Irregularly spiked with some droll sitcom-style humor, this thoughtful but exceedingly modest miniature will be best nursed within the festival circuit.
The indignities of aging and encroaching dementia, recently covered to such harrowingly precise effect by Michael Haneke in “Amour,” come in for gentler scrutiny in “Fred,” a sun-dappled, seriocomic study of two grown siblings preparing their parents for the dying of the light. Frugal writer-director Richard Ledes previously collaborated with Elliott Gould on the 2008 thriller “The Caller,” and their partnership is a mutually flattering one, though “Fred” is a more democratic ensemble piece than its title implies. Irregularly spiked with some droll sitcom-style humor, this thoughtful but exceedingly modest miniature will be best nursed within the festival circuit.
Per press notes, Ledes’ script was inspired by his own mother’s battle with Alzheimer’s disease, but the reference points here throughout are universal. The typically warm, quizzical presence of Gould, playing the mildly withered paterfamilias struggling to cope with his wife’s more rapid degeneration, adds to the sense of familiarity. Assisted by the film’s leafy upstate setting and the neurotic New Yorker presence of his son and daughter, it’s easy to imagine Fred as an older, depleted version of Jack Geller, the similarly affable but clueless dad he played on the TV hit “Friends” for several years, which adds an odd extra layer of poignancy to proceedings.
The bulk of the film’s simple, airy structure is given over to a single summer afternoon. Faintly hippie-ish psychotherapist Carol (Stephanie Roth Haberle) and her brother, Bob (Fred Melamed), whose career as a cash-strapped filmmaker underlines the level of autobiography at play here, drive up to their parents’ comfortable country home, with Carol’s young daughter, Lila (Ariana Altman), in tow.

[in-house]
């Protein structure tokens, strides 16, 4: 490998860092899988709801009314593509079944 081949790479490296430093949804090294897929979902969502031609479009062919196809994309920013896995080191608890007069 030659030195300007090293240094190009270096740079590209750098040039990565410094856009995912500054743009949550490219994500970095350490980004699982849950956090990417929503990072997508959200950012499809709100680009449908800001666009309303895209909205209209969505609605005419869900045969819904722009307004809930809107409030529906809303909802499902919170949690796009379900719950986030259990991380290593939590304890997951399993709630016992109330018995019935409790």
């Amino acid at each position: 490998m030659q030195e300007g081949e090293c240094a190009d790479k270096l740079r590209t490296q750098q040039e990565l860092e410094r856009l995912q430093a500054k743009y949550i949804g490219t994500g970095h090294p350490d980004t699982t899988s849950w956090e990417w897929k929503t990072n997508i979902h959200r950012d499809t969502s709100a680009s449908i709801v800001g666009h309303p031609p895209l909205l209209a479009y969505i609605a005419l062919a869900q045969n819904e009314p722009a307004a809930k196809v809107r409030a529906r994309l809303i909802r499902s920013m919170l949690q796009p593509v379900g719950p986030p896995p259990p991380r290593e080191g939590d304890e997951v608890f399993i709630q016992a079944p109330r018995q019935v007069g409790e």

What appears to be a regular family visit is gradually revealed to have a less sunny motive, as the siblings make arrangements to move their severely senile mother, Susan (Judith Roberts), to a city nursing home in the coming week. Susan is in no position to resist, but Fred is rigidly against the idea; as Carol attempts to talk him round, it becomes clear that his ongoing cycle of acceptance and denial portends his own mental deterioration.
The arc is subtle, though the same doesn’t always go for the writing. “Just because you’re a psychotherapist doesn’t mean you can see into the dark recesses of everyone’s heart,” Bob chides Carol at one point — one of several instances where Ledes could stand to trust his own characterization a little more. The film’s cards are perhaps stacked a little too neatly against Fred, whose case for his independence may merit more consideration than his children grant, but that in itself is a useful discussion point.
The thesps are uniformly engaging — including Mfoniso Udofia, carefully conveying split loyalties as the parents’ Ghanaian live-in nurse — though Melamed’s deadpan bloodhound demeanor, recently an invaluable comic asset to the Coen brothers’ “A Serious Man,” does threaten the tonal balance of the piece. Tech credits are sharper than in many an equivalent microbudget production; Brian Rzepka’s production design, suggesting decades lived via cabinets of accumulated chintz, is a particular asset.